Another option is to use baking soda. Simply add a bit of water into the powder until you get that paste-like substance, and then pick a small amount of it with your fingers and rub the coin with it using circular motions. When the penny is shiny again, rinse the coin and dry it.

How to Clean Copper Pennies
Credits; John_Brueske, via Canva.cm

How to Clean Dirty Coins. Alternative Method

If you are afraid of using chemical products on your coins to clean them, you can opt for a less aggressive yet the same effective homemade remedy.

Another way to bring your old coins back to life is to make use of some lemon juice. This natural liquid contains between 5% and 8% citric acid which is a well-known natural cleaner!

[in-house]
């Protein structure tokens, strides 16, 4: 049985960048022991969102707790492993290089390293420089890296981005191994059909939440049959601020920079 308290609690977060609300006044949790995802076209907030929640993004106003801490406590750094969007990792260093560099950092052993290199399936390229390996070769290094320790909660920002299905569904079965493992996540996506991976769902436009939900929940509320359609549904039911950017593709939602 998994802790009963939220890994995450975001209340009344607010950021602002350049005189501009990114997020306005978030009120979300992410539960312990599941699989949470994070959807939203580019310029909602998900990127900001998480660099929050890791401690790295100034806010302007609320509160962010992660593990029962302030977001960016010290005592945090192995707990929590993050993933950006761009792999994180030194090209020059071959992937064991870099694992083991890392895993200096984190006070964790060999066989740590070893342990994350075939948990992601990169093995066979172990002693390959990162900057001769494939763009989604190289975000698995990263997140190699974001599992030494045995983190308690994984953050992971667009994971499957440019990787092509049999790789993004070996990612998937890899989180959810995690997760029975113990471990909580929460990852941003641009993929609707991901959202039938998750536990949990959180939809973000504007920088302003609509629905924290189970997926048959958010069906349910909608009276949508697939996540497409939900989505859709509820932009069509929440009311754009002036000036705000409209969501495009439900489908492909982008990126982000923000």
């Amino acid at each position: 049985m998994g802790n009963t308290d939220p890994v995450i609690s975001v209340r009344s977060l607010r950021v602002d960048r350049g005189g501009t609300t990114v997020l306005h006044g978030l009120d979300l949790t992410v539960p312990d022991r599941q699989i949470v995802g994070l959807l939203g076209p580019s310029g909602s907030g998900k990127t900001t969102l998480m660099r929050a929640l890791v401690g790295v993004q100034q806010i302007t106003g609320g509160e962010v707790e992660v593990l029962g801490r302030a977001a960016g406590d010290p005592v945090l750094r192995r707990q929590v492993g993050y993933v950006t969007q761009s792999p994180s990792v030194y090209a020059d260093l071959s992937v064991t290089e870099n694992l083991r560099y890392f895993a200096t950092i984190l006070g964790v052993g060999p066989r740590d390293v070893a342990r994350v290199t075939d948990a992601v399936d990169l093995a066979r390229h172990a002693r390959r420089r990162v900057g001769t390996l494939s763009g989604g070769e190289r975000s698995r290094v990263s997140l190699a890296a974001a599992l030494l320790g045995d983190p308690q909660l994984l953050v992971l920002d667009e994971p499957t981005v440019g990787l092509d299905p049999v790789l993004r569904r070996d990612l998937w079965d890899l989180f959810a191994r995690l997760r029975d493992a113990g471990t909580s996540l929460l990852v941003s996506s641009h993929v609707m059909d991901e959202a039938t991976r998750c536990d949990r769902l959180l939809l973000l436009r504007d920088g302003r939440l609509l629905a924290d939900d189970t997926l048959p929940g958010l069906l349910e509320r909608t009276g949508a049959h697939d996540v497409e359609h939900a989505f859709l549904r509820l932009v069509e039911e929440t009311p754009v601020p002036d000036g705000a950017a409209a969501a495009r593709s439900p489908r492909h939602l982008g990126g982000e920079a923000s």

The scheme is pretty much like the one described above. You prepare a bowl with the freshly squeezed lemon juice and immerse your coins into it for a while. The juice will do its best on corrosion if the coins remain in it for some time. However, be careful and don’t miss the moment when the corrosion is removed and the coin begins to deteriorate instead!

Naturally, you may wonder whether a store-bought juice can work for this purpose. Well, basically, it can, but freshly squeezed one will still be better because it is stronger. You can opt for commercially made lemon juice if you need to clean a lot of coins at a time.
To clean old coins with the lemon juice, do the following:

  • prepare a solution of 2 parts juice and 1 part filtered water
  • soak the coins for three to four hours